Cardiovascular disease risk linked to lack of sleep

Author: Louise Prime
Cardiovascular disease risk linked to lack of sleep

People who sleep for less than six hours a night are at greater risk of atherosclerosis throughout the body compared with those who sleep for seven to eight hours, new population-based research has shown. Expert commentators on the study*, published in the Journal of the American College of Cardiology, said the importance of the findings is so great that sleep duration and quality could be as important as diet and exercise in a ‘healthy lifestyle’.

Previous research had already shown that by increasing risk factors such as blood glucose levels, blood pressure, inflammation and obesity, lack of sleep increases cardiovascular disease (CVD) risk. A team of researchers led from the Centro Nacional de Investigaciones Cardiovasculares Carlos III (CNIC) in Madrid designed the first study to assess the association between objectively measured sleep and CVD risk factors; others have relied on sleep diaries. This study was also unusual in terms of its large size; its focus on healthy people, rather than those who reported sleep apnoea; and in measuring atherosclerosis throughout the body, not just in the heart.

They included 3,974 male and female participants in the PESA CNIC—Santander Study in Spain, all of them bank employees with no known history of heart disease, and whose average age was 46 years. Each person wore an actigraph (which continuously monitors activity or movement) during their sleep for seven consecutive days. Sleep quality was defined according to how many times participants woke during the night, and the frequency of movements during the sleep that reflect the sleep phases.

For analysis, the researchers divided participants in to four groups in terms of sleep duration: less than six hours, six to seven hours, seven to eight hours, and more than eight hours. They performed carotid and femoral three-dimensional vascular ultrasound and cardiac computed tomography to quantify noncoronary atherosclerosis and coronary calcification.

They reported that, after accounting for other risk factors for heart disease, people who slept for less than six hours were 27% more likely than those who slept between seven and eight hours to have higher atherosclerotic burden with three-dimensional vascular ultrasound; and those in the highest quintile for fragmented sleep were 34% more likely to have atherosclerosis than those whose sleep quality was good.

They commented: “It is important to realise that shorter sleep duration that is of good quality can overcome the detrimental effects of the shorter length.”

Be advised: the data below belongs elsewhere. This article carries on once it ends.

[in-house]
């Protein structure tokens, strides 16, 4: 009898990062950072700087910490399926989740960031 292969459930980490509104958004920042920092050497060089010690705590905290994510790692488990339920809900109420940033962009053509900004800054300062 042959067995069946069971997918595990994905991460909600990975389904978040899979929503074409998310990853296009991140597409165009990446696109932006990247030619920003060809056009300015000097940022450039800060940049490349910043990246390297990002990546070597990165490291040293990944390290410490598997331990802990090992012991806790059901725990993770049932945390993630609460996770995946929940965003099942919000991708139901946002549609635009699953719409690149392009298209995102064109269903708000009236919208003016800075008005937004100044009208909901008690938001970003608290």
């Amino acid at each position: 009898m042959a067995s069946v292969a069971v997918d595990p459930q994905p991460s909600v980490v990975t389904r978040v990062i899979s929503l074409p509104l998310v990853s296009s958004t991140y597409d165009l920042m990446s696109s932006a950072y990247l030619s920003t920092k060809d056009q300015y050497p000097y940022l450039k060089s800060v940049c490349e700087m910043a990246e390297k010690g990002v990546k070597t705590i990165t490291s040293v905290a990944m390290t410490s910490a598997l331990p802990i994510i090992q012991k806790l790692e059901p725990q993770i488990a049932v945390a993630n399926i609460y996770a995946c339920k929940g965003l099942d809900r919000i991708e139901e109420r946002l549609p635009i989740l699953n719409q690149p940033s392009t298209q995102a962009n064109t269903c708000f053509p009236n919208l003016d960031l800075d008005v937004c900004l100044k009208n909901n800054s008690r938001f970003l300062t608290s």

However, they found that sleeping for more than eight hours might be associated with an increased risk of atherosclerosis – overall too few participants slept for this long for a statistically significant comparison, but women who slept more than eight hours a night had an increased risk of atherosclerosis.

They also noted that both coffee and alcohol consumption had an adverse impact on sleep duration and quality – although alcohol induces sleep, it also has a short half-life so people might wake after a short time and struggle to return to sleep that is then of poor quality, especially if their genetics mean they metabolise caffeine more slowly than other people.

The study authors concluded: “Cardiovascular disease is a major global problem, and we are preventing and treating it using several approaches, including pharmaceuticals, physical activity and diet. But this study emphasises we have to include sleep as one of the weapons we use to fight heart disease … This is the first study to show that objectively measured sleep is independently associated with atherosclerosis throughout the body, not just in the heart.”

The authors of an accompanying editorial** added that further research is need into whether changing sleep behaviour could improve heart health. They said: “The potentially enormous impact of sleep deprivation and disruption on population health, reinforced by the present study, is ample justification for such trials, which are needed to place sleep with confidence alongside diet and exercise as a key pillar of a healthy lifestyle.”

*Domínguez F, Fuster V, Fernández-Alvira JM, et al. Association of sleep duration and quality with subclinical atherosclerosis. Journal of the American College of Cardiology Jan 2019, 73 (2) 134-144; DOI: 10.1016/j.jacc.2018.10.060.
**Gottlieb DJ, Bhatt DL. More evidence that we could all use a good night’s sleep. Journal of the American College of Cardiology Jan 2019, 73 (2) 145-147; DOI: 10.1016/j.jacc.2018.11.019.